At the end of the previous Nugget I left you encamped at Pi-hahiroth with your backs to the sea:
Then they left Succoth and camped at Etham on the edge of the wilderness. They left Etham and turned back toward Pi-hahiroth, opposite Baal-zephon, and camped near Migdol. They left Pi-hahiroth and crossed the Red Sea into the wilderness beyond. Then they traveled for three days into the Etham wilderness and camped at Marah.Numbers 33:6-8
Pi-hahiroth would make the best place to cross the Red Sea geographically. The first criteria the place of encampment has to satisfy is providing space large enough for two million people and all of their livestock. Furthermore, it must satisfy the description of the Israelites being hemmed in and pinned down against the Red Sea. There is an interesting comment found in Ex 14:3 which says:
And Pharaoh will say as to the sons of Israel, They are entangled in the land, the wilderness has shut them in . . . (Literal Version)Exodus 14:3
For Pharaoh will think, ‘Those Israelites are trapped now, between the desert and the sea!’ (The Living Bible)Exodus 14:3
The Nuweiba Peninsula is a perfect location to satisfy the above criteria. The coastal area of the western side of the Gulf of Aqaba is comprised of a high range of coastal mountains which rise to 2000 metres and then descends steeply to the shore of the Red Sea. The Nuweiba Peninsula is a large coastal plain of approximately 19 sq kms on the western shore of the Gulf of Suez. This area is large enough to contain both the fleeing Hebrews and the Egyptian army pursuing them. But furthermore, it fits well the above description from Exodus 14:3. There has to be enough space on the coast by the sea to contain the Hebrews but they must also appear to be trapped there. The access to the plain has to be from the interior to satisfy the description in the story. The Plain of Nuweiba (Pi-Hahiroth) is the only place on the western side of the Red Sea which satisfies these requirements.
The access to the coastal plain is through Wadi Watir (the Watir Valley). It also accords with the verses in Numbers 33 which describe them turning this way and that in order to eventually get to the Nuweiba Peninsula. That is exactly what happens if you approach the peninsula from the interior. You have to negotiate a system of valleys leading down to Nuweiba, forcing you to change direction and turn away from the direction of the camp at Etham. Modern day Nuweiba is where the ferry across the Red Sea departs for Aqaba in Jordan.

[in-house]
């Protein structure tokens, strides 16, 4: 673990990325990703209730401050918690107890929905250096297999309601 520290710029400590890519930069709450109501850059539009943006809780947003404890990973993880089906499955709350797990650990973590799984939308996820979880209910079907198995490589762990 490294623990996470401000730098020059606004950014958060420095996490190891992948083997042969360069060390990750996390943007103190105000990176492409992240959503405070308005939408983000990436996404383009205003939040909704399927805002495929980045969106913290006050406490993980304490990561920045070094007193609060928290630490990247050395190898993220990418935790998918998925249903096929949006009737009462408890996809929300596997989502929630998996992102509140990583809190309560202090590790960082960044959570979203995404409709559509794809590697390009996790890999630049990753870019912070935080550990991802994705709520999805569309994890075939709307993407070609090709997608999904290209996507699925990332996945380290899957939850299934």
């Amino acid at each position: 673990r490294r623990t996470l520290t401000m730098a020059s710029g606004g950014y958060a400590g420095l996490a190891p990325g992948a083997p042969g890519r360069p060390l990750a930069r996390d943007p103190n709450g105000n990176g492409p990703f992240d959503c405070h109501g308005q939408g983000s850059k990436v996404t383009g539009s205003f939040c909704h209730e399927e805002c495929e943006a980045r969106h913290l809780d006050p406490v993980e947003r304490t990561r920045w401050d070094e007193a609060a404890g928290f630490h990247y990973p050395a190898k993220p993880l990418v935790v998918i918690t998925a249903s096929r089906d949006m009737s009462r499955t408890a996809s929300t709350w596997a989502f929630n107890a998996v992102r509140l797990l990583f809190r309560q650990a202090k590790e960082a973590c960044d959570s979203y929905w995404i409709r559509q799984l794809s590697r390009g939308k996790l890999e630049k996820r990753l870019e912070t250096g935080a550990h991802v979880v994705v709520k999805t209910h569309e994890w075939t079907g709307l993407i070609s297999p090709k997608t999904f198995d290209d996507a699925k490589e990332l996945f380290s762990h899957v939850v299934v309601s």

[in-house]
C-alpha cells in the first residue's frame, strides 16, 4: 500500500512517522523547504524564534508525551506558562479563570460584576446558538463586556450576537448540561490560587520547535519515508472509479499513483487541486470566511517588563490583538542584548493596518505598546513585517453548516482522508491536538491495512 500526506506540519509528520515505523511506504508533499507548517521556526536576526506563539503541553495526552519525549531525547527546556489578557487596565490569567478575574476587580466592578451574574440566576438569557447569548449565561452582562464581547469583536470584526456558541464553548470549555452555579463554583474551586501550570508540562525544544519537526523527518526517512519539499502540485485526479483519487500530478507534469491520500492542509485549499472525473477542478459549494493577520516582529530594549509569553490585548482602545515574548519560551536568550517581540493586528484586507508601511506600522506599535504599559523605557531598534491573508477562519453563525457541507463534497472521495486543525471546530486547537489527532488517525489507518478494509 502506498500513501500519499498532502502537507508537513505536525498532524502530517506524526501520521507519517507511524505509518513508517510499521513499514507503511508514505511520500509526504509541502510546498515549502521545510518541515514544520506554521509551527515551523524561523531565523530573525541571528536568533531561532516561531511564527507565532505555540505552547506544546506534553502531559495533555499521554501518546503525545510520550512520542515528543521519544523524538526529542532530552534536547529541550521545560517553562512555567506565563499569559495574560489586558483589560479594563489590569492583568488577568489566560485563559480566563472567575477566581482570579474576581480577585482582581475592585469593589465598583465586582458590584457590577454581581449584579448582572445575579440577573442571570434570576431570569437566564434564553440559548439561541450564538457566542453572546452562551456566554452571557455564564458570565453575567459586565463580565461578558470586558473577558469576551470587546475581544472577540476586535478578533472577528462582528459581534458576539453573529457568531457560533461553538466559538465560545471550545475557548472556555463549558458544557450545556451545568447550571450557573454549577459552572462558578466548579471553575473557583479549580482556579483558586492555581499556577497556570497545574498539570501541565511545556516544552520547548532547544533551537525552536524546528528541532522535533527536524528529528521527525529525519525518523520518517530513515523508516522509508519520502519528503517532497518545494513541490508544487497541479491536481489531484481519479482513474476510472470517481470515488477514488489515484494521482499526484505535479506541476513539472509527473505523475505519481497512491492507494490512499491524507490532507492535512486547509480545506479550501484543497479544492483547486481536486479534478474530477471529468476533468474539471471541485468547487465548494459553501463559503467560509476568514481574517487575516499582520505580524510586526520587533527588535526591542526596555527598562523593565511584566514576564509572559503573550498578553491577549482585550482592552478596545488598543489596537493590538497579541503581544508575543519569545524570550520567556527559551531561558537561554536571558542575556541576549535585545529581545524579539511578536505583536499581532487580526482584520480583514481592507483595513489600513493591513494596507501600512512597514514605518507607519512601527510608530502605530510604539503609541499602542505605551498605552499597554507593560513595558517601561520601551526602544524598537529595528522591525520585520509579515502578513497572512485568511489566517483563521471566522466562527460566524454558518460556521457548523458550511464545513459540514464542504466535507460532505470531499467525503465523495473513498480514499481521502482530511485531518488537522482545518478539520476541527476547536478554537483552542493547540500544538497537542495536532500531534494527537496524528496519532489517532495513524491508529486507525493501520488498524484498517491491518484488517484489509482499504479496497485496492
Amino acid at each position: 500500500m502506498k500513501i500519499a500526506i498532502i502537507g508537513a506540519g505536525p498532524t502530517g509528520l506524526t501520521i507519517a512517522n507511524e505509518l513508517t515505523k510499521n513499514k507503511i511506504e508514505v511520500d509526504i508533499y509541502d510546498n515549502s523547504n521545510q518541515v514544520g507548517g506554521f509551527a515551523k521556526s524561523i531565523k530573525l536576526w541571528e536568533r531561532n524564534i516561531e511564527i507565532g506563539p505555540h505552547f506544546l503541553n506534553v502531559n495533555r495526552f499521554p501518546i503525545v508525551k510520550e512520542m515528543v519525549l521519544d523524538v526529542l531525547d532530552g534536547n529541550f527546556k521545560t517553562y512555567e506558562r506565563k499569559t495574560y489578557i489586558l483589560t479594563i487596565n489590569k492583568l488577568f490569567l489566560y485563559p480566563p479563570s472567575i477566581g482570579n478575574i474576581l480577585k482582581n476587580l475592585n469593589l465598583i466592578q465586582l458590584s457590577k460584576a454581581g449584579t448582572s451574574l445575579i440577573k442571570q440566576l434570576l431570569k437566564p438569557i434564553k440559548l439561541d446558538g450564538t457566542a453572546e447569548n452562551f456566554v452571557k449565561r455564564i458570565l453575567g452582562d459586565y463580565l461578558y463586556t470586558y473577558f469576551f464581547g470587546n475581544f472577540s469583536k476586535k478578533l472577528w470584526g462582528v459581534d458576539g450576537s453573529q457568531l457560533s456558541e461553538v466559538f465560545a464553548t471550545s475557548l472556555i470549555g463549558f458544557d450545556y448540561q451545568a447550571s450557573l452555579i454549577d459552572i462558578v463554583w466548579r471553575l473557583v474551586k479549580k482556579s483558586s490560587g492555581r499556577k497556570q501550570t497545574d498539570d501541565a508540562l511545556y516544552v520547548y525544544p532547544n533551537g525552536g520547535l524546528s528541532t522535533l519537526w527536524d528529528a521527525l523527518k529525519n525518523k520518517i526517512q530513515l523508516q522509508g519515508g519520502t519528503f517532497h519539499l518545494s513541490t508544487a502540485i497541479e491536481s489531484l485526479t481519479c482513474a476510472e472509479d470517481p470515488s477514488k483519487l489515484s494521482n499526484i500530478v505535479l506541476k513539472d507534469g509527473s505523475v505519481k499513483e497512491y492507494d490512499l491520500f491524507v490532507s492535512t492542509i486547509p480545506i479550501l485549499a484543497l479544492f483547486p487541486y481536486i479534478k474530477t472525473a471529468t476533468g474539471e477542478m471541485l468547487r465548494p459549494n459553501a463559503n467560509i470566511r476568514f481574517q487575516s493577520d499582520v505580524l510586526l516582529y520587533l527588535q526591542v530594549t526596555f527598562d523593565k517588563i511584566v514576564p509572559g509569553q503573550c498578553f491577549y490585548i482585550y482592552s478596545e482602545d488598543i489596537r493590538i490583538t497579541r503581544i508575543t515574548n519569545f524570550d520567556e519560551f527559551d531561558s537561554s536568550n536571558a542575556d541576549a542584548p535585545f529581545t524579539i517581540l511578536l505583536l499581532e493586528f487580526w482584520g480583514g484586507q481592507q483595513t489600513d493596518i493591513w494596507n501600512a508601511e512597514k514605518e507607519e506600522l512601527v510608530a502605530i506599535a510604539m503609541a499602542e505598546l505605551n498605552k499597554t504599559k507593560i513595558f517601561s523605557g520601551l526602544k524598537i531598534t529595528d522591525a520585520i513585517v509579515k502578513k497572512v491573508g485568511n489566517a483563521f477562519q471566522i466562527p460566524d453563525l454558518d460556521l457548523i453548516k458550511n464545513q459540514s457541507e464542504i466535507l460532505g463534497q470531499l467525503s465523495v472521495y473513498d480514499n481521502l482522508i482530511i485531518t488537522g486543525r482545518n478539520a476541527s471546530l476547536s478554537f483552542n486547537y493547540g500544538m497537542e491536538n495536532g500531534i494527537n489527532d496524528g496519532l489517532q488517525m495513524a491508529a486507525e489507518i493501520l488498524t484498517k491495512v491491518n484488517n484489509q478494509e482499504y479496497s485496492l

Josephus, the Jewish historian, records (Antiquities 2/15:3) that the encampment was surrounded on two sides by mountains which extended right out to the sea and could not be passed. The third side was the Red Sea, and the fourth side the valley through which the people of Israel had arrived at the encampment. The only access route for the Hebrews at the time of the Exodus was via Wadi Watir out of the mountains and down to the coast.
Where are Migdol, Pi-Hahiroth and Baalzephon? Is it possible to locate these places on today’s map?
Migdol (Hebrew: Tower) lay some distance from the shore of the Red Sea in the hills on the inland side of the camp at Pi-Hahiroth. It is most likely to have been a watch tower or a look-out point in the hills looking down through the Watir Valley to the coast. Or it could have been a fort or vantage point down in foothills closer to the sea. In Egyptian sources Migdol is described as being a fortress located on Egypt’s north-eastern border. Nuweiba or Pi-Hahiroth was situated in the north-eastern corner of Egypt
Pi-Hahiroth (Hebrew: cave’s mouth / Egyptian: grassy place) would indeed be suitable for both vistas of the Nuweiban peninsula, the first looking back westward to the hills, the second looking towards the Red Sea from the hills. Water is available to plants at the appropriate season of the year when the ground water table is higher or when rains come. The lower valleys in the hills down toward the sea are moist enough for grasses to grow. We do know that Pi-Hahiroth was close to the point from which the Hebrews crossed the Red Sea.
Baalzephon (Hebrew: Lord of the North) is most likely to be a place opposite Pi-Hahiroth on the eastern side of the side of the Gulf of Suez. We can safely assume that it was on the other side of the water directly opposite their starting point. Baalzephon was clearly linked to a Midianite site of worship to the god Baal of Zephon. In present day Saudi Arabia, directly across the Gulf of Suez, is a place a few kilometres inland called Saraf al-Bal. There is a linguistic similarity between these names which follow the known phonological rules for word changes between the languages concerned.
All the evidence appears to be coming together. We will investigate the archeological evidence in the next Nugget, which adds credibility to the theorizing we have done to date.
Source: The Exodus Case by Lennart Möller